“Almost all the judges that I faced … were biased against granting permanent orders of protection. These were kind, wise judges who were usually pretty fair to my low-income clients in general matter. However, at the time, my state had a firm “no Guns” standing on all granted protection orders. We lived in a culture that was strongly pro-hunting. The judges felt good granting short-term protection orders easily to any woman who asked, in order to cool down hot tempers after a domestic violence attempt. However, asking a man to lose all his hunting rights for 1 to 3 years seemed like too steep a price to pay for one night of losing his temper on his wife.”

Benjamin had an uphill battle, but almost miraculously, she settled 90% of her cases in favor of the abused women, out of court, getting men to agree to give up their guns. She did it by treating everyone involved with kindness. “I was kind during a painful interview. I gave [the women] belief in themselves and hope. I was respectful to the men they loved. … A husband can be a generally good guy but still do horrible things to a woman within the privacy of his own home, and he needs to be accountable in public for those acts.”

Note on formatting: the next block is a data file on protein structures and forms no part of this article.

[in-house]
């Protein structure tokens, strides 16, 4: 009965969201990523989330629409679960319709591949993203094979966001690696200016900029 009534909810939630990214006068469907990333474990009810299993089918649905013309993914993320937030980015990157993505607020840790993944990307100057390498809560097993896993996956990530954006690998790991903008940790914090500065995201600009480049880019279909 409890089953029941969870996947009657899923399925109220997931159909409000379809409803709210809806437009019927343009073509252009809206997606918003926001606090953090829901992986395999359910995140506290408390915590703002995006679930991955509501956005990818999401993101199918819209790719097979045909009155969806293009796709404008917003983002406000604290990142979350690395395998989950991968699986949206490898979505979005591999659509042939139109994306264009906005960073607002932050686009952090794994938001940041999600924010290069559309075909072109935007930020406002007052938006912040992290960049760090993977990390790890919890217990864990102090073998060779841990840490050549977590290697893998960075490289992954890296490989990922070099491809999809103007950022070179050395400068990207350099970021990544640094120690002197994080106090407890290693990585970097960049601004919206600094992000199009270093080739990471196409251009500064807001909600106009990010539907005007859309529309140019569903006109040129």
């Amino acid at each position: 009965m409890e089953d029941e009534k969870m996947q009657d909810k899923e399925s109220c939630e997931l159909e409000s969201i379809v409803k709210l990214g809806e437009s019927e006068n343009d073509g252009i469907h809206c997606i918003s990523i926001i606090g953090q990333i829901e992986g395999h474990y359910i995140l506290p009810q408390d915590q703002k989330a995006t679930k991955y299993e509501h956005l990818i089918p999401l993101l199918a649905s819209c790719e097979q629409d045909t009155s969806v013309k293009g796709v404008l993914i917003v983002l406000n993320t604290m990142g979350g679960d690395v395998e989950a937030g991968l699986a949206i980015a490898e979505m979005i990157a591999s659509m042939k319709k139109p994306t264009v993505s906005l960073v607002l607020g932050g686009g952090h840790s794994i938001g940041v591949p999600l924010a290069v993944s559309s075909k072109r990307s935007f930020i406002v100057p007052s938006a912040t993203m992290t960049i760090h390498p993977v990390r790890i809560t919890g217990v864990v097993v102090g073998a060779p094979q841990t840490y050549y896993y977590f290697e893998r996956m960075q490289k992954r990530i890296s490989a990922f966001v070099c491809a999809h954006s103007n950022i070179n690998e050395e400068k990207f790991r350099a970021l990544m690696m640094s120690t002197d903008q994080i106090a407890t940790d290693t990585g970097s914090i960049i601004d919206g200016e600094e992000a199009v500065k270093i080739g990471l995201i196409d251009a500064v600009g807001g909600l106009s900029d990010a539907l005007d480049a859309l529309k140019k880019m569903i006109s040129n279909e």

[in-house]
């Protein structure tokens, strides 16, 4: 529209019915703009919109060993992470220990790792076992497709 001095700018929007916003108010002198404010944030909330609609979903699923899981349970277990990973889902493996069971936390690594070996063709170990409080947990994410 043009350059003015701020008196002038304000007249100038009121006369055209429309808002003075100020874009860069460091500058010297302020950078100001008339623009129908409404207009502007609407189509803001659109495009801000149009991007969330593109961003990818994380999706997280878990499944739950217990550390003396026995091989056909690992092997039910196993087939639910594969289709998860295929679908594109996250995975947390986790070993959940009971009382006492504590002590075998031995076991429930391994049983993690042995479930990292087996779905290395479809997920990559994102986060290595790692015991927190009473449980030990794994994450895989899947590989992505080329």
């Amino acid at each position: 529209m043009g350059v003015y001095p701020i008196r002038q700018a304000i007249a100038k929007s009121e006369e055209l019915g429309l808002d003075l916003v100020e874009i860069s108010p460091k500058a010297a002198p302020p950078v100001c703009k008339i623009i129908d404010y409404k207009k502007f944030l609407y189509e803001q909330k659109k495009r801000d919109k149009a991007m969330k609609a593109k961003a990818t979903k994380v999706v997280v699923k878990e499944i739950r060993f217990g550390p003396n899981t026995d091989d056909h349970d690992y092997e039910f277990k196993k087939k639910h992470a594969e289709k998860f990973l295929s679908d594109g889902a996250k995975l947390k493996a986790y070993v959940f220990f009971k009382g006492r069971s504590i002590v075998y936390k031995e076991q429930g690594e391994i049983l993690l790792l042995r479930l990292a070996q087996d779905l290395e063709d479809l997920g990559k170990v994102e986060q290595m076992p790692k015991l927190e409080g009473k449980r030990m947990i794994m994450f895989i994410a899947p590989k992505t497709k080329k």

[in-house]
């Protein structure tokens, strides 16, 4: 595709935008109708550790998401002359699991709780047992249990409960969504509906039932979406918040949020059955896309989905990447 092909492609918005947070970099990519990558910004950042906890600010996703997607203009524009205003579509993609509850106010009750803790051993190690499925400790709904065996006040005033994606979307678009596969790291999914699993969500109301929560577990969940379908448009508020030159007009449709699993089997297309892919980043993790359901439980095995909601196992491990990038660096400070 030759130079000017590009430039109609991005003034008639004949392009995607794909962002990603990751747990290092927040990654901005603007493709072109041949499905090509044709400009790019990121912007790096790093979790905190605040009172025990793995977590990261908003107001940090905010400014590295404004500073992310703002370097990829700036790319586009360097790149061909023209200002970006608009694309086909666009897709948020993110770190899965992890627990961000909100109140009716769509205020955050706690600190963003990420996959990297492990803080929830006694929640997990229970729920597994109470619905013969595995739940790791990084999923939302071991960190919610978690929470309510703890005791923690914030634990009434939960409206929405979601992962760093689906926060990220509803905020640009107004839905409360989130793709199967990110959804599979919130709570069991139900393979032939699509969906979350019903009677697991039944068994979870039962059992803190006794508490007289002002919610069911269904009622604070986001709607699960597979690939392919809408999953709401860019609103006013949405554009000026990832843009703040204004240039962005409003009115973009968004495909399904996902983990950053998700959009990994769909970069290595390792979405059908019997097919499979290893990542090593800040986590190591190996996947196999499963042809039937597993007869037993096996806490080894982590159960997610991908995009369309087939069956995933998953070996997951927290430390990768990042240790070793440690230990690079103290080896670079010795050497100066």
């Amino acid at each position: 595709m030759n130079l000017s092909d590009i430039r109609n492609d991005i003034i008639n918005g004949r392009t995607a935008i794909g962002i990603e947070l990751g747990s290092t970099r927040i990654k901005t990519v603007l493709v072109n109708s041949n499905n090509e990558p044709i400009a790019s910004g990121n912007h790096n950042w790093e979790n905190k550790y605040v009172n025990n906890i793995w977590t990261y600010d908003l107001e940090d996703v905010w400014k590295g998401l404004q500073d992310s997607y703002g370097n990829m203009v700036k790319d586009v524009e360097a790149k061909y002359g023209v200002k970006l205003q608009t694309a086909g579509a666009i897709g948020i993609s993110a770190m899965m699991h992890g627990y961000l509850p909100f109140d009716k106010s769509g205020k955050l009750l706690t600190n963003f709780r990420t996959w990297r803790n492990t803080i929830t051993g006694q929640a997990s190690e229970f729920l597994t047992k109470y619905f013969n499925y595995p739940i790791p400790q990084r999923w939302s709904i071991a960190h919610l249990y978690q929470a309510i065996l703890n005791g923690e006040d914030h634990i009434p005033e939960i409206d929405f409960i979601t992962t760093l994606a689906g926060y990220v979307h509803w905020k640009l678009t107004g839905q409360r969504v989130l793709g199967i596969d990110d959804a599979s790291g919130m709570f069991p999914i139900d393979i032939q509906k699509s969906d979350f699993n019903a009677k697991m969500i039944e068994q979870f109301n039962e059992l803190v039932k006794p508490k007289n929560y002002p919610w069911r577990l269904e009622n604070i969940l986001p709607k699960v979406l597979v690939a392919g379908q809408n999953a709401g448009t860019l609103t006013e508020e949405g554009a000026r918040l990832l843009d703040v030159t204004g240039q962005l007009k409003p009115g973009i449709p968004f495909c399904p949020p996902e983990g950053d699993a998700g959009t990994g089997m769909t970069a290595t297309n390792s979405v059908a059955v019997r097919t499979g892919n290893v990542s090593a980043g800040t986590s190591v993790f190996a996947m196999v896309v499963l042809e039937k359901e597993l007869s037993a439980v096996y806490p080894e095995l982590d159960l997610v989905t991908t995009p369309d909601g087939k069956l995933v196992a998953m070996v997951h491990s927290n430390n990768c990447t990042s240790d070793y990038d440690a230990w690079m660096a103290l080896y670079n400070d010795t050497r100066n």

For this young lawyer, holding perpetrators accountable was an action of the heart, it was, in the words of her faith, an act of mercy.
Her comments come in the midst of the current public discourse about domestic violence. In the wake of the release of a video of the National Football League’s Ray Rice violently hitting his fianc�e in an elevator, men and women alike have been asking the question, “why do women stay with abusive men?” A question that to me seems to blame the victim for her circumstances.

Women have responded by publicly posting two different responses in one Twitter campaign.

#whyistayed includes comments like:

I stayed because he never hit me and I didn’t think verbal abuse and emotional manipulation [were] considered abusive …

I stayed because I thought love was enough to conquer all

I stayed because he made me believe no one else would understand

And tweets from #whyileft include:

I left when I realized I was living in constant fear of someone who “loved” me. Someone who treated me like a piece of trash.